Transition Music Video Analysis
Before we started working on our “centre piece” music video, we had to create another music video for our transition between AS level and A2. We were allowed to choose our groups and song. I found myself working in a group with Holly Hadaway, Estelle Lount and Valentina Nenkova. Based on our skill sets we, as a group designated different roles to each other. Holly was given the job of directing, Valentina’s job was to bring in props and make sure that we had a location to film, Estelle’s was to choreograph and my role was to film the performance as well as assist Holly in directing. Unfortunately it did not run as smooth as we had hoped, these roles got mixed up and changed throughout the transitional project. Due to sickness and having other projects to work on, not all of the team were available all of the time, which limited us in terms of what we could create in reference to the quality of the video.
Furthermore, the song that we chose was “Club Tropicana”, which originally was created and performed by “Wham!” in 1983. The song made its debut on the album called “Fantastic”. The band Wham! was made up of two artists called George Michael and Andrew Ridgeley and the record company that facilitated the release of this single was Innervision Records. In terms of genre, Club Tropicana is categorised as Pop. The original music video was directed by Duncan Gibbins and was filmed in Ibiza at a hotel. Throughout the video there is a clear theme that screams, holiday, sunshine and having a good time as the main priorities. The members of Wham! can be seen to be drinking cocktails, lying on lilos and generally getting into the holiday mood. We tried to replicate this through our use of props. Holly, Estelle and Valentina were laden down with bright, printed shirts that we very 80’s and can also be seen to be wearing flowery headbands and occasionally holding a cup of fruit punch. We also chose to hang up a brightly coloured table cloth as our background, which again served the purpose of helping us to create a more “summery” feeling music video.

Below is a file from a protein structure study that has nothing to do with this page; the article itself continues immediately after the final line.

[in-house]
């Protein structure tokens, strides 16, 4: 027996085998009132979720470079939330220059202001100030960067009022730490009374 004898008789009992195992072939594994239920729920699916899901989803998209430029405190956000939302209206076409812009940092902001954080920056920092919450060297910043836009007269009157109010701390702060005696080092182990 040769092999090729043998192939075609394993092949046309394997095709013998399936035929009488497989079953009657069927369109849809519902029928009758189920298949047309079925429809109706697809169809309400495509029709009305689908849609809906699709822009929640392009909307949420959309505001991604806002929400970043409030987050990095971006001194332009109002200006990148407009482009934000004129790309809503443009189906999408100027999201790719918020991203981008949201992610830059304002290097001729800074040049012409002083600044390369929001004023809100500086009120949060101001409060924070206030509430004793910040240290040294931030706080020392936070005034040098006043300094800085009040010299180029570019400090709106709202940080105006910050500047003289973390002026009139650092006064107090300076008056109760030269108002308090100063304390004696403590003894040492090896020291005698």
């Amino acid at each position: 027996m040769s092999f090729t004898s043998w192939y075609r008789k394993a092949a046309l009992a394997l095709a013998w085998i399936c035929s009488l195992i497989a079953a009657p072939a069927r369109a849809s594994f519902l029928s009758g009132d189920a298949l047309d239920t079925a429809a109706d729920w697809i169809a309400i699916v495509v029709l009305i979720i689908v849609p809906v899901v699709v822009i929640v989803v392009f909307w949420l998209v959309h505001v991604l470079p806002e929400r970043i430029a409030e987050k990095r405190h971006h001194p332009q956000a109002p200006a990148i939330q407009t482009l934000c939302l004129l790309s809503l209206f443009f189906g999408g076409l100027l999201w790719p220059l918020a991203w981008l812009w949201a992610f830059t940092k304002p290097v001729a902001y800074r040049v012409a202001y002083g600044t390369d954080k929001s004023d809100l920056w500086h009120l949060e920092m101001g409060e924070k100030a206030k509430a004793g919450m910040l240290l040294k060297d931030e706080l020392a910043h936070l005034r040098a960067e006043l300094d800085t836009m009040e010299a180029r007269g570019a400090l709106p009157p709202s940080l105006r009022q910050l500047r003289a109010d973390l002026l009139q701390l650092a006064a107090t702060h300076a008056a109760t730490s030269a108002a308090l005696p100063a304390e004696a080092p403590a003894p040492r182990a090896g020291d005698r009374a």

Moreover, as the camera woman I chose to use a mid-shot camera angle throughout filming as I felt that it would make it easier to edit in post-production, which proved to be the case. If we had had more time then I would have opted to use a more varied range of camera angles but due to the restraining time limit that my group was facing we had to try and keep it simple so that we could meet the deadline of the project. Holly and I edited the music video together and in doing so we cut different recordings together so that the majority of the video was lip-synched, although we did mix it up with other frames where Holly, Valentina and Estelle were just dancing or performing some kind of movement. Holly was cast as the main performer and any lip-synching involved was performed by her. It was vital that any dance moves and or lip synching was staged so that it was in time with the music track as we believed that it would make the music video unprofessional and tacky if the timing was not matching.
In reference to theorists, particularly Andrew Goodwin and his key codes and conventions it could be argued that we both followed and disregarded them depending on the code or convention in question. One convention that we followed would be the one that states there is a relationship between the lyrics and the visuals that the audience can both hear and see. This is due to the fact that the lyrics incite a holiday, summer feel, which we as a group attempted to install through our use of props and attire. We insured that the props and clothing that were used replicated that of a stereotypical holiday overtone. Another convention of Goodwinâ€™s that we followed would the one that states the necessity of a relationship between the music and visual, much like the first convention, we followed this one in a similar way. We did so through making sure that much like the beat of the track, the colouration of our frames was bright and up-beat.